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2011 | 93 min | R | 1.85:1



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Theatrical release date

 30 November, 2012

Country of origin

 United States



Overview Preview Cast & crew User reviews News Forum

Hellgate Preview  

 / 10
Preview by Brian Orndorf, November 23, 2012

“Hellgate” comes from writer/director John Penney, the helmer responsible for the 2006 thriller, “Zyzzyx Rd,” which holds the distinction of being the lowest-grossing movie of all time. Ouch. Returning to screens with a more marketable premise and pronounceable title, Penney develops a “Ghost Whisperer” riff with “Hellgate,” showering the viewer with images of bloodied demons, overly emotive actors, and supernatural happenings, molded into a strangely lifeless tale of alternate worlds and survivor guilt. Made cheaply and formulaically, the feature’s only real asset is its Thai locations, which provide the picture with personality and atmosphere Penney doesn’t bring to the writing.

Returning to Thailand with his wife and son, Jeff (Carey Elwes) is set to spend a holiday with his in-laws, eager to revisit a land where he once romanced his beloved spouse. On the way to their hotel, the family is struck by an oncoming car, killing the woman and child, while Jeff is left to linger for weeks in a coma. Awakening to the sight of his nurse, Choi (Ploy Jindachote), Jeff is devastated to hear about his loss, with his recuperation period extended due to his crippling grief. Also troubling the man are mysterious visions of dead people, most revealing themselves in horrifying stages of distress, who ache to communicate with the widower. Failing to grasp his powers of ghostly connection, Jeff trusts Choi to help him comprehend his gifts, taking him to the private sanctum of Warren (William Hurt), a healer who knows exactly what the broken man is experiencing. Learning his soul has split in two after the accident, with one half trapped in another dimension ruled by cannibalistic demons, Jeff prepares to realign his spirit by traveling into the deep jungle, enter a magical portal, and put his deceased family’s suffering to rest.

Indeed, Jeff does see dead people. But these are not just any old ghosts, these poltergeists are under extreme stress, caught in a haunted limbo after their traumatic exits, reaching out to Jeff as one of their own. Penney has a germ of an idea with “Hellgate” (shot under the more appropriate title “Shadows”), but lacks the experience to take a well-worn premise and shape something truly haunting out the familiar parts. The picture seems primarily interested in the psychological split of trauma, imagining grief as a realm of torment, literalizing the jump between worlds with the invention of a magical door that allows those brave enough to enter the evil realm, with hopes to salvage their existence by confronting their woe.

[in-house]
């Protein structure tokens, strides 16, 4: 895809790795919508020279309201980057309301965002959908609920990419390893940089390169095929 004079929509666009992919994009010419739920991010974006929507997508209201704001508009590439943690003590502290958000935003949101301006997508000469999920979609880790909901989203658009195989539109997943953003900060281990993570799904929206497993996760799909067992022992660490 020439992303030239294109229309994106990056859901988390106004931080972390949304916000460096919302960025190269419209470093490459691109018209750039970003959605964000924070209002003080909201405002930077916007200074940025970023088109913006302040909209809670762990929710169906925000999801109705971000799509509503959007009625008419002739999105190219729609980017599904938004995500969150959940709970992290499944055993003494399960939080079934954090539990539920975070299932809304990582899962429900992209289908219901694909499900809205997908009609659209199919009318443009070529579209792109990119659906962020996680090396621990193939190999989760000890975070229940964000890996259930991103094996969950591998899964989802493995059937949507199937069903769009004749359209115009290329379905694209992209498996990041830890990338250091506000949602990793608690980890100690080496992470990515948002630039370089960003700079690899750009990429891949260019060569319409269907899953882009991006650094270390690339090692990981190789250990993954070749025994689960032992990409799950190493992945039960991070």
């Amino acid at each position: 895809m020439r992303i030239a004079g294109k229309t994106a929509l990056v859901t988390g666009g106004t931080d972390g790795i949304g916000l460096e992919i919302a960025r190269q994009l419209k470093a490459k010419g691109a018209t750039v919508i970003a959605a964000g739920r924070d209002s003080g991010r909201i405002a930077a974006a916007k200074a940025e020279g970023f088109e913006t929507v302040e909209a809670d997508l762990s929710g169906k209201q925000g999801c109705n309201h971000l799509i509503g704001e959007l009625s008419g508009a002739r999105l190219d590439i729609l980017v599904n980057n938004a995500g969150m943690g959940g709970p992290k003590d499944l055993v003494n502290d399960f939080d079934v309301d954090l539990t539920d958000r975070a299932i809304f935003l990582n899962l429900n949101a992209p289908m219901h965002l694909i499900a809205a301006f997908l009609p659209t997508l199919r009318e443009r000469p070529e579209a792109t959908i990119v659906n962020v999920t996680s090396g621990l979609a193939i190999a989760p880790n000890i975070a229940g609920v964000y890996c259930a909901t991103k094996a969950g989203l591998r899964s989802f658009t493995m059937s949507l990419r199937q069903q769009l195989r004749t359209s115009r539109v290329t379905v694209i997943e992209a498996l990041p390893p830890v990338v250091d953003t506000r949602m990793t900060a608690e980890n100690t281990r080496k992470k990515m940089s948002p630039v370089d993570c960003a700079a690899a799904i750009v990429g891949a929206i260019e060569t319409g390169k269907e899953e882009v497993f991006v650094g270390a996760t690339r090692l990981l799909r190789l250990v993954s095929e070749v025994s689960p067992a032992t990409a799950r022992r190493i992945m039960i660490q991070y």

Had it elected a more cerebral route of spiritual inspection, the movie might’ve been able to communicate its thoughts and manufacture a quest for Jeff that’s endowed with vulnerability and pure heartache, tracing the steps of a shattered man who finds eternal damnation with his deceased family an appealing option. Instead, we have “Hellgate,” a film of continuous cheap scares that Penney proudly orchestrates, desperate to maintain a horror mood to material that pulls in the direction of melodrama. Ghosts lunge toward the camera as Jeff comprehends his position as a man of two worlds, while the feared demons of sorrowland are creatures of various shapes and sizes, dipped in blood with the precision of a cherry Dilly Bar. “Hellgate” is out to spook its audience, yet these chills are disappointingly routine, with any student of the genre two steps ahead of Penney’s imagination at all times.

Also hurting the movie’s overall impact is Elwes in the leading role. An actor of limited dramatic range, Elwes overplays his time as a haunted man, unable to roll his broad expressions of fear into a cohesive articulation of possible insanity. Jeff is supposed to be destroyed by these events. Elwes plays him constipated.

Matters improve for “Hellgate” once Hurt joins the festivities, though the actor has difficulty disguising his disregard for the script. Obviously, the lure of a Thailand vacation was too much to resist, yet Hurt manages to sell the silliness of the third act, where Jeff finally steps into the beyond, finding a loosely defined netherworld on the other side of a jungle doorway. Actually, “Hellgate” is nothing but silliness, yet there’s potential baked into the foundation of the story that suggests a more profound approach was there for the taking, finding Penney passing on the challenge to make a trivial horror film.

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